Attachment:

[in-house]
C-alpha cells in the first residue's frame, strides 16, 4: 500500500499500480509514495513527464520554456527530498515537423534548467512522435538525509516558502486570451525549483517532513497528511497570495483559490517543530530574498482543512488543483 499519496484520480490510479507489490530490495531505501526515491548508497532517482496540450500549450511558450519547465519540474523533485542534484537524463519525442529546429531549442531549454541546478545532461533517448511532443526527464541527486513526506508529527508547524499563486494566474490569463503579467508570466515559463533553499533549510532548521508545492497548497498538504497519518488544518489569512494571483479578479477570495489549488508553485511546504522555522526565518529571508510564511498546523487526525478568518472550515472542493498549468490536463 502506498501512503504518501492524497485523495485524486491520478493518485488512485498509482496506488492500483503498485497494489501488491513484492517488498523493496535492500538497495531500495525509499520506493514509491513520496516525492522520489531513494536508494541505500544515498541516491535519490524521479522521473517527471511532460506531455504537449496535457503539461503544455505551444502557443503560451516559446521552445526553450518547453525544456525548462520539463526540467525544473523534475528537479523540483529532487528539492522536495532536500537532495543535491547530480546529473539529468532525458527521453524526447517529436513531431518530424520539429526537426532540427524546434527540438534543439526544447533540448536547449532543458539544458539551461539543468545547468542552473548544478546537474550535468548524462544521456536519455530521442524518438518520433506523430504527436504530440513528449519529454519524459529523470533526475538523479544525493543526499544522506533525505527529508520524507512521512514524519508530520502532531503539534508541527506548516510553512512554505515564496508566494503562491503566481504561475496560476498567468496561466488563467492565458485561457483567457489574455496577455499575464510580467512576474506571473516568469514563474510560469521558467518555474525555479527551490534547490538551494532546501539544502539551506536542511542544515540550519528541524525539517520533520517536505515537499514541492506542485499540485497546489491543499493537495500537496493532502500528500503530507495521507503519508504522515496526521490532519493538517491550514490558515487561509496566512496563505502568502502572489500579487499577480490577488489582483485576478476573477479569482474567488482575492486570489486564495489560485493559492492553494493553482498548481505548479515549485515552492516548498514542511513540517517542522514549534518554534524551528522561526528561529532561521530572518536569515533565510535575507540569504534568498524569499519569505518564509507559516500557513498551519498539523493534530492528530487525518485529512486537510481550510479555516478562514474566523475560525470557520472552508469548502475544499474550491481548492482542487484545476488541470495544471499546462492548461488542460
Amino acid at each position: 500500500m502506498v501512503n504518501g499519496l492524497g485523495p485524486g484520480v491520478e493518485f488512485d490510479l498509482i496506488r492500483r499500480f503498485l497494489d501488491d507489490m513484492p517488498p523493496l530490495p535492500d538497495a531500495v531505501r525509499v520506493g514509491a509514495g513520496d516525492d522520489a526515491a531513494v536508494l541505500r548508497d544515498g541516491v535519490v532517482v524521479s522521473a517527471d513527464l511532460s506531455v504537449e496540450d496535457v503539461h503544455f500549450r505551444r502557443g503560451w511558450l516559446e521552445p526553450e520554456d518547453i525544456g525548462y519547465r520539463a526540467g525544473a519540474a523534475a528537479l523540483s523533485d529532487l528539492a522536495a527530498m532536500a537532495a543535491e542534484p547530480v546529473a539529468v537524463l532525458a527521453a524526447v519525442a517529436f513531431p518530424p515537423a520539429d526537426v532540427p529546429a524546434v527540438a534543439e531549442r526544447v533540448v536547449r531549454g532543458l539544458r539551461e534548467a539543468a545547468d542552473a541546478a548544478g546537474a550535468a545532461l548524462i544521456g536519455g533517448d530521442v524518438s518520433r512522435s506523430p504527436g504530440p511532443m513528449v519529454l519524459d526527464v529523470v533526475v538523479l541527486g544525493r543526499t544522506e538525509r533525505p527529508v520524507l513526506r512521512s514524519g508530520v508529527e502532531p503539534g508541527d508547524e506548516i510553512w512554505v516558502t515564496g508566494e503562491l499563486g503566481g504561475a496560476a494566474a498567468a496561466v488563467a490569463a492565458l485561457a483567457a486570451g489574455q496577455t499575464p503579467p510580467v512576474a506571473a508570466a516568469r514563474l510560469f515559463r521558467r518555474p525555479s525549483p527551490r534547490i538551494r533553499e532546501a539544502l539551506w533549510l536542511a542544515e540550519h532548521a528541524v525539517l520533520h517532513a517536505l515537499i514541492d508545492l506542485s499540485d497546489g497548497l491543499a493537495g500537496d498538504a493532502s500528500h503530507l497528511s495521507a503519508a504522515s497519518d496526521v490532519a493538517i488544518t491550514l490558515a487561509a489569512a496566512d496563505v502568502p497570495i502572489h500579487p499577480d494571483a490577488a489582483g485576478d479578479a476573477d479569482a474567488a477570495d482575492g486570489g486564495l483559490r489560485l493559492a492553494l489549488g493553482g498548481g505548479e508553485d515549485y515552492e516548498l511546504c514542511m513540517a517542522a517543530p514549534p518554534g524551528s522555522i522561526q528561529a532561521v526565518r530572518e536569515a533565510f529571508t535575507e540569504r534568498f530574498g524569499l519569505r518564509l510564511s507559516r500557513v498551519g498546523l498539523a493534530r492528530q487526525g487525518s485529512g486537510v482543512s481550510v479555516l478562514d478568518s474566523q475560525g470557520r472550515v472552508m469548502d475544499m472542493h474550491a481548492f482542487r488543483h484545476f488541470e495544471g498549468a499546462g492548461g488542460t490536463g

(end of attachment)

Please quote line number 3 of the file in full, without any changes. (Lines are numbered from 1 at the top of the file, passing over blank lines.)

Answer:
Amino acid at each position: 500500500m502506498v501512503n504518501g499519496l492524497g485523495p485524486g484520480v491520478e493518485f488512485d490510479l498509482i496506488r492500483r499500480f503498485l497494489d501488491d507489490m513484492p517488498p523493496l530490495p535492500d538497495a531500495v531505501r525509499v520506493g514509491a509514495g513520496d516525492d522520489a526515491a531513494v536508494l541505500r548508497d544515498g541516491v535519490v532517482v524521479s522521473a517527471d513527464l511532460s506531455v504537449e496540450d496535457v503539461h503544455f500549450r505551444r502557443g503560451w511558450l516559446e521552445p526553450e520554456d518547453i525544456g525548462y519547465r520539463a526540467g525544473a519540474a523534475a528537479l523540483s523533485d529532487l528539492a522536495a527530498m532536500a537532495a543535491e542534484p547530480v546529473a539529468v537524463l532525458a527521453a524526447v519525442a517529436f513531431p518530424p515537423a520539429d526537426v532540427p529546429a524546434v527540438a534543439e531549442r526544447v533540448v536547449r531549454g532543458l539544458r539551461e534548467a539543468a545547468d542552473a541546478a548544478g546537474a550535468a545532461l548524462i544521456g536519455g533517448d530521442v524518438s518520433r512522435s506523430p504527436g504530440p511532443m513528449v519529454l519524459d526527464v529523470v533526475v538523479l541527486g544525493r543526499t544522506e538525509r533525505p527529508v520524507l513526506r512521512s514524519g508530520v508529527e502532531p503539534g508541527d508547524e506548516i510553512w512554505v516558502t515564496g508566494e503562491l499563486g503566481g504561475a496560476a494566474a498567468a496561466v488563467a490569463a492565458l485561457a483567457a486570451g489574455q496577455t499575464p503579467p510580467v512576474a506571473a508570466a516568469r514563474l510560469f515559463r521558467r518555474p525555479s525549483p527551490r534547490i538551494r533553499e532546501a539544502l539551506w533549510l536542511a542544515e540550519h532548521a528541524v525539517l520533520h517532513a517536505l515537499i514541492d508545492l506542485s499540485d497546489g497548497l491543499a493537495g500537496d498538504a493532502s500528500h503530507l497528511s495521507a503519508a504522515s497519518d496526521v490532519a493538517i488544518t491550514l490558515a487561509a489569512a496566512d496563505v502568502p497570495i502572489h500579487p499577480d494571483a490577488a489582483g485576478d479578479a476573477d479569482a474567488a477570495d482575492g486570489g486564495l483559490r489560485l493559492a492553494l489549488g493553482g498548481g505548479e508553485d515549485y515552492e516548498l511546504c514542511m513540517a517542522a517543530p514549534p518554534g524551528s522555522i522561526q528561529a532561521v526565518r530572518e536569515a533565510f529571508t535575507e540569504r534568498f530574498g524569499l519569505r518564509l510564511s507559516r500557513v498551519g498546523l498539523a493534530r492528530q487526525g487525518s485529512g486537510v482543512s481550510v479555516l478562514d478568518s474566523q475560525g470557520r472550515v472552508m469548502d475544499m472542493h474550491a481548492f482542487r488543483h484545476f488541470e495544471g498549468a499546462g492548461g488542460t490536463g